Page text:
• Doug Garbark's color in one scene talking about Braeriach is cleverly applied. Yellows turn to red as we realize what’s happening in one group of panels. Cool blues and hot reds contrast the heat of the city against the snow outside. The monologue throughout seems peaceful and aspirational, but darkly humorous or ironic against its accompanying visuals.

  • It doesn't stop there; Garbark's colors and line art are intensely menacing this issue.


  • This comic is not suitable for the young or squeamish.

  • What small feelings of triumph and joy the story generates are generally undercut by a sense of foreboding and the sense that something is wrong. It's exactly what the story is going for, but it can make for a bit of a heavy read.

  • The font is a bit small and uses mixed-case letters, which makes it hard to read digitally without zooming in quite a bit.

Mountainhead #3, Page 1, IDW, Lees/Lee
Mountainhead #3, Page 1, IDW, Lees/Lee


Mountainhead has walked a fine line of tension that pays off in spades this issue.

If you've been reading it and waiting for the other shoe to drop in the plot, you'll be rewarded this issue.

And, if you haven't picked this series up yet? It's time to change that. Mountainhead is expertly executed horror crafted by a team who works terrifying magic together. Don't miss it.


If you like the writing:

  • Sink by John Lees & Alex Cormack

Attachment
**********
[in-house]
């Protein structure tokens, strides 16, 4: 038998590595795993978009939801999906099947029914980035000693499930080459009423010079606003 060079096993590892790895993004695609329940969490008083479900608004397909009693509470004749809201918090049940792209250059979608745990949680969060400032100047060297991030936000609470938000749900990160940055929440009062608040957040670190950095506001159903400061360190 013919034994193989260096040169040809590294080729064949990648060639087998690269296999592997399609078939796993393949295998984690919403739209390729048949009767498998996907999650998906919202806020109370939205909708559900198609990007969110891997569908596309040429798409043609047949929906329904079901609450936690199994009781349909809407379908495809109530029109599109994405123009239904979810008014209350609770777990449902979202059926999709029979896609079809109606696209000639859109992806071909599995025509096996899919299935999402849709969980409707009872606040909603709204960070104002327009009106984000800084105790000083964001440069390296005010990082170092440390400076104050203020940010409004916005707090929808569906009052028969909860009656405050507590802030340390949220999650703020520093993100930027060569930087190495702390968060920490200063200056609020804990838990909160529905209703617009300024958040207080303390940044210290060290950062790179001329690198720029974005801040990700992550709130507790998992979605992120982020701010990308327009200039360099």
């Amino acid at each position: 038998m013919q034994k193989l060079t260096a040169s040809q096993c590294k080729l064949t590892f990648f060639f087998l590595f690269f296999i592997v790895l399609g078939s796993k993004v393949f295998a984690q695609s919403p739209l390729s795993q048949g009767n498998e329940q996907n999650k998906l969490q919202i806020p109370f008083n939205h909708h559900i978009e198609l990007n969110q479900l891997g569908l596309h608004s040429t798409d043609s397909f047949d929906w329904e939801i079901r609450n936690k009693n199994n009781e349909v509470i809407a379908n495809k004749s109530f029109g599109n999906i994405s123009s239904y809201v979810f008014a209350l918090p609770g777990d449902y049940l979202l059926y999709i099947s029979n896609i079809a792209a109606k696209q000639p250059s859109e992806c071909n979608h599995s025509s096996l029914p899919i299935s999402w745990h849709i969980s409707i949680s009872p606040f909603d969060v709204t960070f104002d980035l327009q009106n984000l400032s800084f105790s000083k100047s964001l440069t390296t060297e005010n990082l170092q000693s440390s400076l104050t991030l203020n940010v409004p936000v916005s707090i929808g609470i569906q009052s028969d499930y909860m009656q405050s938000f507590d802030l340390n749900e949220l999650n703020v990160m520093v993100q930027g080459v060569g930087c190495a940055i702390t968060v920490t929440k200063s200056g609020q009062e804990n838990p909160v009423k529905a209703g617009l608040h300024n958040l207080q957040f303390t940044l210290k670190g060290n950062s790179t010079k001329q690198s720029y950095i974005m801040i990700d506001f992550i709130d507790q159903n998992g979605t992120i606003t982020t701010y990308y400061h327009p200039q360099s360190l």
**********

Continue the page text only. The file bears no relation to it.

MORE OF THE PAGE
• Gideon Falls by Jeff Lemire & Andrea Sorrentino

  • The Replacer by Zac Thompson & Arjuna Susini

If you like the art:

  • Archer & Armstrong #9 by Rafer Roberts, Mike Norton & Ryan Lee

  • Little Bird by Darcy Van Poelgeest & Ian Bertram

  • Extremity by Daniel Warren Johnson


John Lees – Writer

  • New Face: Though fairly new to comics, he's been putting out a lot of great work, especially with titles like Sink

  • If you join his mailing list, you get a copy of his comic, Deep-Ender, for free

  • Outlander: Hails from Scotland

Ryan Lee – Illustrator

  • While most of his work has the detail and grit you see in Mountainhead, not everything he creates uses that caricature-esque styling

Doug Garbark – Colorist

  • Some of his favorite comics writers are Robert Kirkman, John Layman, & Frank Miller

Shawn Lee – Letterer

  • Multitalented: Also practices design & illustration


The image(s) used in this article are from a comic strip, webcomic or the cover or interior of a comic book. The copyright for this image(s) is likely owned by either the publisher of the comic, the writer(s) and/or artist(s) who produced the comic. It is believed that the use of this image(s) qualifies as fair use under the United States copyright law. The image is used in a limited fashion in an educational manner in order to illustrate the points of the author and not for the purpose of entertainment or substituting the original work. It is believed the use of this image has had no impact on the market value of the original work.